Fighting for childhood in Scotland How we're standing up for children
We’re building a better future for Scotland's children through working with local services and communities and influencing national policy developments and political processes.
We use the information and learning gathered through our direct services with children and families to inform decision-making and encourage wider change to protect Scotland's children from abuse and neglect.
We want to move child welfare up the policy agenda and place it at the heart of building a better future for Scotland.
What we're calling for
We published How safe are our children? 2016 in June 2016. It is our fourth annual report compiling the most robust and up-to-date child protection data that exists across each of the 4 nations in the UK.
Compiling this data is part of our commitment to evidence, to help us to understand the problems we are seeking to address.
We've analysed the data looking at how safe our children are in Scotland and used this to shape our priorities. Read our policy calls below and our Scotland briefing paper (PDF).
To address poor mental health we need to examine the reasons behind it.
We know that childhood experience of abuse is a major predictor of mental health issues.
Children's wellbeing relies on the quality of caregiving relationships from the earliest days. For very young children who have experienced abuse or neglect, providing them with the right support early on can help them get back on track.
We need to recognise that mental health needs can arise in infancy and to invest accordingly to meet the emotional needs of vulnerable young children.
We also need an increased emphasis on the mental health of new mums. Perinatal mental ill-health can inhibit a mother's ability to provide sensitive, responsive care to her baby. Our research shows that significant gaps remain in the provision of specialist perinatal mental health care in Scotland.
The Scottish Government has committed to developing a long term mental health strategy (First Minister, 2016). We strongly believe efforts to improve Scotland's mental health must have a focus on infant and perinatal mental health.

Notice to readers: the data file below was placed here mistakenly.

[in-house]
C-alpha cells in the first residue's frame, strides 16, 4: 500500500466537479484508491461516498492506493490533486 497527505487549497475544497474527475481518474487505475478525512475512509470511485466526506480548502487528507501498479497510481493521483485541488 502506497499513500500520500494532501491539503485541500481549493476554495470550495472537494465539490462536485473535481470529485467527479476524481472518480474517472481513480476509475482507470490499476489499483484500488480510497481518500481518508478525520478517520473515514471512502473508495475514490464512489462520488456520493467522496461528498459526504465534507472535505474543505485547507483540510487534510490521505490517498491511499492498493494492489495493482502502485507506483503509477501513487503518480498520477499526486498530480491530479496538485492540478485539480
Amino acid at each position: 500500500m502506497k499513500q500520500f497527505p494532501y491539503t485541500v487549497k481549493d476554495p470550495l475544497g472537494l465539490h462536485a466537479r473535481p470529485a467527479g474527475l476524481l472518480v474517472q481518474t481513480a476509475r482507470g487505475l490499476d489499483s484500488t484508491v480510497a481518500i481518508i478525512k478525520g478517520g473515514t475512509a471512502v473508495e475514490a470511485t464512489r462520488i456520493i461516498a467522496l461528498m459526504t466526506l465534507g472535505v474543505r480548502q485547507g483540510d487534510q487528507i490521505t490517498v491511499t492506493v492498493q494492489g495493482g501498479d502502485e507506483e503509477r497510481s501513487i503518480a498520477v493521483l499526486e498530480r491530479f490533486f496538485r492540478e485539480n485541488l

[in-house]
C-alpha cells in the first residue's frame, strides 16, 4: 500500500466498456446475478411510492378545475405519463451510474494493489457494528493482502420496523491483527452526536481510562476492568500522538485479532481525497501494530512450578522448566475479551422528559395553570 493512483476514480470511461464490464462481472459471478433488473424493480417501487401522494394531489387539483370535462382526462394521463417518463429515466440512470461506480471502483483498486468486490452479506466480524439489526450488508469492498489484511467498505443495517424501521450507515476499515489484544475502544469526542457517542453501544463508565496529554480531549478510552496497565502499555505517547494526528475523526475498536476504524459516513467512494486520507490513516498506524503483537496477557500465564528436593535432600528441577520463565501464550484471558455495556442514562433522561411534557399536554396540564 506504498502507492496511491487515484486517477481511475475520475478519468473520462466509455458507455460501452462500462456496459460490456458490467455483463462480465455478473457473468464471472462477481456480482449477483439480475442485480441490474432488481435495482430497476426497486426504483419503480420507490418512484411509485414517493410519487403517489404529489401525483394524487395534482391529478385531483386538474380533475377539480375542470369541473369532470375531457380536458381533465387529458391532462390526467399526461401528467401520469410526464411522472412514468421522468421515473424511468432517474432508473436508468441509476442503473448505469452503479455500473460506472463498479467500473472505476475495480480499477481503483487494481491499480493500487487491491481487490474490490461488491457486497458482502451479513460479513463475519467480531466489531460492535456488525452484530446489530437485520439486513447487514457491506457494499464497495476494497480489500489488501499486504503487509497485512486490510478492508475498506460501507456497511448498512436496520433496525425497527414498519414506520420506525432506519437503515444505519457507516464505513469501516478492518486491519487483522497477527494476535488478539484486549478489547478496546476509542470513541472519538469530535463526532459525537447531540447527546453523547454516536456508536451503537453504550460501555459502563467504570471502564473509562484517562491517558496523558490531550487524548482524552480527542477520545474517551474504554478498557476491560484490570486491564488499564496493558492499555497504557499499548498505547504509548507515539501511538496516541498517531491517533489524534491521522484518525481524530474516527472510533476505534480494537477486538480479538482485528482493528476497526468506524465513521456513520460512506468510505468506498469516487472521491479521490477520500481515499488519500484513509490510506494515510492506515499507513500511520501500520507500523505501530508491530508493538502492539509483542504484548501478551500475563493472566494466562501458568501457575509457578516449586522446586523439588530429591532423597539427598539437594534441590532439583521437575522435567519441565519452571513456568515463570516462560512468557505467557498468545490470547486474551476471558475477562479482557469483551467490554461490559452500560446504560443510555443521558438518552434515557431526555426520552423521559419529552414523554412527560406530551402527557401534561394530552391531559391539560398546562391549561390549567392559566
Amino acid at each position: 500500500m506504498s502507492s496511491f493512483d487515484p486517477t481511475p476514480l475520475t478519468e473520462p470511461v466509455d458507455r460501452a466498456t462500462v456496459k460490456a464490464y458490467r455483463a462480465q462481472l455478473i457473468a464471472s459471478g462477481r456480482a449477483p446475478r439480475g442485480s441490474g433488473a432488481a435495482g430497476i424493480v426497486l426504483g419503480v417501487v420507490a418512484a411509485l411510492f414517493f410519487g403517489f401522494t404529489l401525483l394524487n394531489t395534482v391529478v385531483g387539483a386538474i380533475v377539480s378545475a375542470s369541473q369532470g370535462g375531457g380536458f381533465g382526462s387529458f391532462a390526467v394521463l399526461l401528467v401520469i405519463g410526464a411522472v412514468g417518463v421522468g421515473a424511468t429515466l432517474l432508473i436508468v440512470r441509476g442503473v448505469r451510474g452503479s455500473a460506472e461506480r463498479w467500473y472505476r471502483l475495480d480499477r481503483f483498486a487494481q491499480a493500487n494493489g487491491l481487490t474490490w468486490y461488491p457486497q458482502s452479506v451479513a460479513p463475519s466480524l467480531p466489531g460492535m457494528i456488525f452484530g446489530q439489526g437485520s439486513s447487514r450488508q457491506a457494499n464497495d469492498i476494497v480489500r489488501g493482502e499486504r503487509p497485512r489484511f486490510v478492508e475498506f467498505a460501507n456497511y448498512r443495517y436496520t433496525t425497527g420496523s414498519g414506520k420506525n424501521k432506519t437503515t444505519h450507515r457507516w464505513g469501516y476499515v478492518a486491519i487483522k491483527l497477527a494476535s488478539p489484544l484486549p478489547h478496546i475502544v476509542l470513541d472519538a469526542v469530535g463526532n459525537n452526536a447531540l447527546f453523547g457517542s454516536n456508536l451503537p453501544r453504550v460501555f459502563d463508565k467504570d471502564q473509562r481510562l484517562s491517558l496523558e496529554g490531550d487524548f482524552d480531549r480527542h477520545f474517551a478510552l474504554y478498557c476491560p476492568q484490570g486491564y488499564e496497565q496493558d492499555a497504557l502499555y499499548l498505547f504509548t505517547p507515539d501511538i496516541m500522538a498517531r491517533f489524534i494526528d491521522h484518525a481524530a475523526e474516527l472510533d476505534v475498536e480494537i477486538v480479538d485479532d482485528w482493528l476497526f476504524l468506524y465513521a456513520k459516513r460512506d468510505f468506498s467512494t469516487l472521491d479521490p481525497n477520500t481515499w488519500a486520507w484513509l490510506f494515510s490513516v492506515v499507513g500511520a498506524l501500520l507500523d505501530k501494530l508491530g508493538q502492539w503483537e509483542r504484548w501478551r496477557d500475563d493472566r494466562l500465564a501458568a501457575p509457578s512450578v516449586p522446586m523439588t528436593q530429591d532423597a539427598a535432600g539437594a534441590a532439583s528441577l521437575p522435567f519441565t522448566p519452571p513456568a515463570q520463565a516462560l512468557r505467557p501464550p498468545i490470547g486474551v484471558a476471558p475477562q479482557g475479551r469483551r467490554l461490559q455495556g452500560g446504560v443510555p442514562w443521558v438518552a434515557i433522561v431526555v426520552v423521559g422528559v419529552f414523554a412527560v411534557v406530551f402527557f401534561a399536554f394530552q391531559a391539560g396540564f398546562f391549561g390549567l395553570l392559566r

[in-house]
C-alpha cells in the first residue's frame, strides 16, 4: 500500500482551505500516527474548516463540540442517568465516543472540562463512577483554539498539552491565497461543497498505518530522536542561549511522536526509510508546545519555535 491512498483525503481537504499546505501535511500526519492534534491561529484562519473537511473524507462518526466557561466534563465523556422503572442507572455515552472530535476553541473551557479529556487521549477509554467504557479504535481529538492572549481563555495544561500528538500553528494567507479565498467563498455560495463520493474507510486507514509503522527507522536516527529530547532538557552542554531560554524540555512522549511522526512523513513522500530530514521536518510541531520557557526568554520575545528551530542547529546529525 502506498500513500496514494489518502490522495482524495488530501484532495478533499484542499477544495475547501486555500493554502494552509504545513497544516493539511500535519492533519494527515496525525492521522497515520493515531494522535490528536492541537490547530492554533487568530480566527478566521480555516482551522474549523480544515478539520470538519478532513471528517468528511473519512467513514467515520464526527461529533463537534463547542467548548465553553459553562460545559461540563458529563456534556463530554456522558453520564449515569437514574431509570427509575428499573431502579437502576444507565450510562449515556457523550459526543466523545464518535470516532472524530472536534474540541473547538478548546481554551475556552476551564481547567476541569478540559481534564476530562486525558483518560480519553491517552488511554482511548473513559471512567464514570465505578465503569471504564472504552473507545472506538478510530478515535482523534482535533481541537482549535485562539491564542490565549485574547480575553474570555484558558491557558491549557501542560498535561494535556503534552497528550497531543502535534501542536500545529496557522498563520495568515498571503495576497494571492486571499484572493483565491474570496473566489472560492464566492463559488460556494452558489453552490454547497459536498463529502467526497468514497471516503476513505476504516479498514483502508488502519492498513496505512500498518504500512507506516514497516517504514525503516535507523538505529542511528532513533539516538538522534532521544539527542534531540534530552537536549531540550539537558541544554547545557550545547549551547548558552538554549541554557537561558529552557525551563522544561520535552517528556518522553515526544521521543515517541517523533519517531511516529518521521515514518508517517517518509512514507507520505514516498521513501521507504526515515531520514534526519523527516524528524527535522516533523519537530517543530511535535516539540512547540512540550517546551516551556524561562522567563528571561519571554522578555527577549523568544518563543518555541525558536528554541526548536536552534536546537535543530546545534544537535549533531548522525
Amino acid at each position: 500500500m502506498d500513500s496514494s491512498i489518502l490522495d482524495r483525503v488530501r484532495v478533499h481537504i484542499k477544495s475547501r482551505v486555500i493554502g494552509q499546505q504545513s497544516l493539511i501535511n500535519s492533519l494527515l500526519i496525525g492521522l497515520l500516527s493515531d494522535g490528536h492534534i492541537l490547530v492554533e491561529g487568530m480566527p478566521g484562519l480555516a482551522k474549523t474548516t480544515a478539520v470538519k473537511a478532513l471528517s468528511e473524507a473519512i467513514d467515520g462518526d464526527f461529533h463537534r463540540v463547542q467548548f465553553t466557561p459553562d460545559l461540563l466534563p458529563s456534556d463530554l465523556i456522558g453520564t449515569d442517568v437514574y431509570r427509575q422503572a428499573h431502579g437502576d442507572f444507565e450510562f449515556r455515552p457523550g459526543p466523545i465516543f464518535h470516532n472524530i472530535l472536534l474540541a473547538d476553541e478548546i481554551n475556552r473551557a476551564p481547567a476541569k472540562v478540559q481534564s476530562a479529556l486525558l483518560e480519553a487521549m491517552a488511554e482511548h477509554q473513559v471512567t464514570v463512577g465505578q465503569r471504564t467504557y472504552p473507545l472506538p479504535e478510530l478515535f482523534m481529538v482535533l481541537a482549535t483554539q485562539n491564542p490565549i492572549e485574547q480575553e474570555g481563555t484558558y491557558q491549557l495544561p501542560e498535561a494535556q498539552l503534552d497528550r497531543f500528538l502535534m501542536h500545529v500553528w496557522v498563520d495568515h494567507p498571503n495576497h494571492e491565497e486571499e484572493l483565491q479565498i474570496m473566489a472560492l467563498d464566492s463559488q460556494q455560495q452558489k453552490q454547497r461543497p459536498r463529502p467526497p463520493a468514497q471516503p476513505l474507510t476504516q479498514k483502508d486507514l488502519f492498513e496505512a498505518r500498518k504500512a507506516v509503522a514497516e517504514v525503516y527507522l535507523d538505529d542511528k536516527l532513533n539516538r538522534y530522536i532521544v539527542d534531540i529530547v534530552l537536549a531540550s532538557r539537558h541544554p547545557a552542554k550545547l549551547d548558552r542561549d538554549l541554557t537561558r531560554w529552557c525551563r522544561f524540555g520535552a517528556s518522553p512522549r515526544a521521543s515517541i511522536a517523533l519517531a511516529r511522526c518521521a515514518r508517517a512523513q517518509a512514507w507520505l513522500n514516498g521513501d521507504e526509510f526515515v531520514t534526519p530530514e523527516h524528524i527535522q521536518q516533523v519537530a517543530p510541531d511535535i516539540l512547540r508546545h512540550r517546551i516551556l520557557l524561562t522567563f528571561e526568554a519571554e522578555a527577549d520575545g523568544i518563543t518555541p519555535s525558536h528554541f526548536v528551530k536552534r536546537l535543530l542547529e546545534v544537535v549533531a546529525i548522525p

Concerns about neglect were identified foron the child protection register in Scotland
Explanation: In Scotland multiple concerns can be recorded for each child (rather than just the main category of abuse). At case conference concerns about neglect were identified for 1,017 (37%) of the 2,751 children on the child protection register at 31 July 2015.
See also Indicator 14 in How safe are our children? 2016.
Neglect is a widespread and pernicious problem. It affects thousands of children in Scotland and is hugely damaging to their emotional and physical development and wellbeing.
We need to get better at responding to neglect by gathering and acting upon evidence about what works.
We would welcome an update of our criminal law to better reflect our understanding of neglect and its impact on children.
We also need to do more to support and nurture relationships between children and parents, parents and practitioners; and between local services.
The Children's Hearings System was set up in the 1970s to take children out of the court system. It was based on an understanding that children with welfare needs and children with offending behaviour are often the same children and are all equally children in need.